Last Saturday, I put into practice tips I’d heard at Random House Australia’s National Book Bloggers Forum. (You can read about it here.) I learned a few things from my experiment. Some titles work. Some don’t. Mine, “Jonquils, pancakes and books”, sucks. Use titles relevant to the content of your post, we were told. Why didn’t I remember that?

Another tip was to use images. But what kind of images? Commenting on my post, author Annabel Smith wrote that she find posts that use stock photos “impersonal and offputting”. I agree.

Yet photos do work. In my case, a simple photo of jonquils outperformed many of my other posts, both on my personal Facebook page and the Australian Women Writers page. Someone even shared it. Engagement was even higher when I added a question: “Name your favourite story that features flowers?”

Things were a little different on Twitter. That’s how I knew my title sucked. Not until I tweeted the link with “5 tips for book bloggers” did I get a result. That attracted far more “retweets” and clicks to the blog. (Well, some.)

The trouble is, I hate titles like that. Almost as much as I hate stock photos.

One of the things we hear lots about is the need to identify your “voice” as a writer. The same goes for bloggers. But how are we going to do that if we all start to sound like some third-rate marketing guru? The authors I admire on social media are the ones who aren’t afraid to be themselves, who reveal their creativity, originality, ingenuity and occasional vulnerability in their tweets and posts.

Yet there’s a catch.

It doesn’t matter how creative, original and ingenious authors are, somehow they have to come to people’s attention in the first place. They have to be “discoverable”. The same applies to book bloggers. Reviewing for Australian Women Writers Challenge can help – but even the challenge, in some ways, has become a victim of its own success. There are so many talented Australian authors and bloggers out there, most of whom, it seems, are women.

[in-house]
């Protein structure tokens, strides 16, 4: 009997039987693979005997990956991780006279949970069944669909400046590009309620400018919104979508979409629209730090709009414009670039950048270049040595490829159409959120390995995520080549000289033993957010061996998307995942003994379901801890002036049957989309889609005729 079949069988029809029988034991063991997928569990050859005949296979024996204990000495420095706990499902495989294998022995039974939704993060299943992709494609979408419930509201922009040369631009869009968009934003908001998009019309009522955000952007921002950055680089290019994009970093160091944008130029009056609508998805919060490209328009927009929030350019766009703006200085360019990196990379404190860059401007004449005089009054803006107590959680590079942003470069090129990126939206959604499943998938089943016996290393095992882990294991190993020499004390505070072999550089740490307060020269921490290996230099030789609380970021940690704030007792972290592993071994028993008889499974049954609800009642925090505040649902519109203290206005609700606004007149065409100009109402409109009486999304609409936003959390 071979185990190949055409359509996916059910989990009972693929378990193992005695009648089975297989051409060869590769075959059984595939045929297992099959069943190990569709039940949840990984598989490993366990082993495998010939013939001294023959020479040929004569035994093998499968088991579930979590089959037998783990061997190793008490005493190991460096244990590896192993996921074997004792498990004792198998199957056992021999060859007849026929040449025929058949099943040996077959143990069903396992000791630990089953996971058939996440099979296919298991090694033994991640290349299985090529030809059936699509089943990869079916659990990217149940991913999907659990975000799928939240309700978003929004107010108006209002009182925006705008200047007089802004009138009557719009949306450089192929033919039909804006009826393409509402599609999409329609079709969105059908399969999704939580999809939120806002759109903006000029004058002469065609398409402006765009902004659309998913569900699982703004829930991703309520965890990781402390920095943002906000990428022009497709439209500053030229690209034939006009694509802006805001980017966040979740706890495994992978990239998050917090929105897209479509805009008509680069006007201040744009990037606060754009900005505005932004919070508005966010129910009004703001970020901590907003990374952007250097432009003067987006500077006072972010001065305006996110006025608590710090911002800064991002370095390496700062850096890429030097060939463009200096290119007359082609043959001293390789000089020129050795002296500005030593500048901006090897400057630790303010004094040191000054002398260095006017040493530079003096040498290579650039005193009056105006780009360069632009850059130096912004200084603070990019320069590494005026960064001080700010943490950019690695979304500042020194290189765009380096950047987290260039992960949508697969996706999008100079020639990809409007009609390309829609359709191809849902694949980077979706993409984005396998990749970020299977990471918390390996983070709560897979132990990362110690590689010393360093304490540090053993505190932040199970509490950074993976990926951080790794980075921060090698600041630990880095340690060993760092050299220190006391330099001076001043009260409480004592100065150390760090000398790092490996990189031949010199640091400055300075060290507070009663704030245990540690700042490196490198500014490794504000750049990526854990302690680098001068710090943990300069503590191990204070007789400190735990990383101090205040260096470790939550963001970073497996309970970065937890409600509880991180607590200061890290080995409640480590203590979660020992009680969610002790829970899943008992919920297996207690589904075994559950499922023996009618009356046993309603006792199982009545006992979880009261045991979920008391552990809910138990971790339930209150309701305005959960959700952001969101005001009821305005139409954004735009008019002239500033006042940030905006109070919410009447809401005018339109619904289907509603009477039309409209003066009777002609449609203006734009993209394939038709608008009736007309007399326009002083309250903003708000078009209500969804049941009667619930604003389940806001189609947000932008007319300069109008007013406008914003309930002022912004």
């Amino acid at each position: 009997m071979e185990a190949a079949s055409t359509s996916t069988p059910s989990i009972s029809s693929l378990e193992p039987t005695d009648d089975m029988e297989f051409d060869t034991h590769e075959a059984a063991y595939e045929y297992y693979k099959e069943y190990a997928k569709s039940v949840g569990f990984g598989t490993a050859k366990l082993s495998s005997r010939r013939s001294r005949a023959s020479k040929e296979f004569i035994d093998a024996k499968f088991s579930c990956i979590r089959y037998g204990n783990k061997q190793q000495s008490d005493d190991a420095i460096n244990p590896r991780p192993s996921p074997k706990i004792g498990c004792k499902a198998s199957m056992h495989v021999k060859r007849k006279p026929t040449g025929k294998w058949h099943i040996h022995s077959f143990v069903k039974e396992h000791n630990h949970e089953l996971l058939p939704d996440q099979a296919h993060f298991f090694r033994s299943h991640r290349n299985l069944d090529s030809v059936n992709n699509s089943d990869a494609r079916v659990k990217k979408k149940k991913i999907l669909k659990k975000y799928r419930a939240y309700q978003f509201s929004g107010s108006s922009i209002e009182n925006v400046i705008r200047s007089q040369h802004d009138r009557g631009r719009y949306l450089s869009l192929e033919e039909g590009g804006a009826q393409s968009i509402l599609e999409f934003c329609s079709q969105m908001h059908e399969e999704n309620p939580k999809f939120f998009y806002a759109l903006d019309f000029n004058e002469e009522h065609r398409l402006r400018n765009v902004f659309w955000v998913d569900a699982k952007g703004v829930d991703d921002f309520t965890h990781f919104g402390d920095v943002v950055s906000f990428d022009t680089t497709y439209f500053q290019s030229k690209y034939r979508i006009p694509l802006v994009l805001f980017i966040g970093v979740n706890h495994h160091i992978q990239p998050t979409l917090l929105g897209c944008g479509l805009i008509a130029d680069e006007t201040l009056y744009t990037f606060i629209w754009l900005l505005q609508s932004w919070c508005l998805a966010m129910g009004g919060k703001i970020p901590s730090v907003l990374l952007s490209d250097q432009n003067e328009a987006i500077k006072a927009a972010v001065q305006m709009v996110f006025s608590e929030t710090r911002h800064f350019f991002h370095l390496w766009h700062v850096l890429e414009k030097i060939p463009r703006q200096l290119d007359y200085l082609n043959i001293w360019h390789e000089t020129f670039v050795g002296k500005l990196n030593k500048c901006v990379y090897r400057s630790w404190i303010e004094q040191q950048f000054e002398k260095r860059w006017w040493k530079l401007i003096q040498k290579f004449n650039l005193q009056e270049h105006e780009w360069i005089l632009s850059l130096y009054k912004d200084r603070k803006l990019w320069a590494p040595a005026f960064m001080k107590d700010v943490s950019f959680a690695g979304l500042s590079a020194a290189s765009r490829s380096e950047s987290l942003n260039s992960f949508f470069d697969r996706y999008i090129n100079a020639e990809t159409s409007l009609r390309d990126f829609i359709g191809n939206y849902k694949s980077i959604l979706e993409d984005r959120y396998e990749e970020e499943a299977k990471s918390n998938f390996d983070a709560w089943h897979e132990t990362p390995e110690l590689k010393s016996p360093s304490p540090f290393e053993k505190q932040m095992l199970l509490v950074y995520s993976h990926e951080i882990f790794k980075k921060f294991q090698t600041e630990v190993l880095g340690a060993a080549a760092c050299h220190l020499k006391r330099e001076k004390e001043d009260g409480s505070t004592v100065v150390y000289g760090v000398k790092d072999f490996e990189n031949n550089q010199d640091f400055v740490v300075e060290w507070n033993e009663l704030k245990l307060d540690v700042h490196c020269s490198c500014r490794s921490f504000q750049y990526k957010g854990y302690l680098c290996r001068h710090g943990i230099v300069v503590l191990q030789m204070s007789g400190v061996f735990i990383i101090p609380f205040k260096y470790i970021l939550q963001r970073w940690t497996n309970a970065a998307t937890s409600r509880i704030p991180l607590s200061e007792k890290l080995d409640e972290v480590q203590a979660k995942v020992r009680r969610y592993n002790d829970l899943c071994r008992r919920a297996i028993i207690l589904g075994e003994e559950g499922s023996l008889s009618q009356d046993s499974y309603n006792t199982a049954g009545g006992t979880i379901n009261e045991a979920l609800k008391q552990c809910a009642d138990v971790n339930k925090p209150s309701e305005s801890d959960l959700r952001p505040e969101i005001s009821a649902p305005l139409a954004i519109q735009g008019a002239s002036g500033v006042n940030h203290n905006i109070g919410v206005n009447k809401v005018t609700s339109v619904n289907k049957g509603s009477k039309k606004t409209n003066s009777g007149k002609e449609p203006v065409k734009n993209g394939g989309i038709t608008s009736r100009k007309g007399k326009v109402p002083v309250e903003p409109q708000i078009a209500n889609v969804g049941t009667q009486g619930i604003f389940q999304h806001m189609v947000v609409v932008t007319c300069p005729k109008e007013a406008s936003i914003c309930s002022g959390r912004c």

I’m not kidding.

Last year there were 500+ female Australian authors reviewed for the challenge and many of their books only attracted one review. Of those, I read around 50. How many authors’ names could I rattle off now without thinking? A few more than that, if I’m lucky. (That would be a good test.) But 500? No way. And these are, for the most part, traditionally published authors. Women with a team behind them who have created great stories in their chosen genres. And book bloggers? Of 274 people signed up to read and review for the challenge this year, I’d be lucky to remember… I’d hate to say.

You see the problem.

This brings me back to images, and what to do with them.

Well, here’s the thing. This week, I’m trying something different. As an experiment, I’ve adapted the autumn leaves photo above to include text. The experiment will be to post the photo to Facebook and Twitter and see how many “clicks” or “shares” it gets, compared to my non-visual posts. I’ve also added the URL of this website at the bottom.

Here it is.


Katoomba Autumn Leaves note and LCWill it catch on? Maybe with the Granny set. Perhaps I should have tried different wording? What do you think?

Jonquils, pancakes and books – an experiment in discoverability

jonquils May 2014I’m conducting an experiment.

On Tuesday at the National Book Bloggers Forum, one of Random House’s tech gurus talked about ways book bloggers could boost interest in their blogs and Facebook pages, especially now that Facebook has been cutting down traffic for people who have “liked” your page – unless you pay.

In a fascinating talk that all made sense at the time, this guru (Eva Bui) talked about Google Analytics and trends. She discussed the importance of adding visual elements to your posts. And lists. And catchy headings. Like, maybe:

5 things all book bloggers should do

  • add a graphic
  • create a list
  • use imperatives (“Share this!”)
  • ask questions which engage your audience
  • talk about food

Food? Yeah, right. On a blog about books and reading?

In the break, I asked Eva how posting recipes was going to help a book blogger. She said the benefit would be indirect. Food, chocolate, cats – we all know the posts – are so popular, using pictures of them might drive traffic to your page. More hits on your page means more people start to see your posts in their Timelines. They might even see links to your blog posts and come visit. While they’re visiting, they might read your discussions about books. Extra blog traffic could even mean Google will take notice, and maybe your posts will appear higher on search results.

Ok-ay… It’s worth a try.

So I’m experimenting. Earlier today I posted this picture of jonquils on the Australian Women Writers Facebook page. It’s not a great photo, just one I took in the garden this morning. I put no commentary. Nothing about the unseasonably warm weather we’re having for May, let alone any suggestion of global warming. Just the photo with a question: “What’s your favourite story that features flowers?” (Could have been snappier.)

Guess what? Comments! Not many. Yet. But more than I’ve been getting with my Twitter feed to the page. Someone even shared the photo!

These Random House tech gurus are on to something. The AWW page is (slightly) more “discoverable”. Now I’m going to go away and find a good pancake recipe…

What about you? Share your favourite book blogging tips here.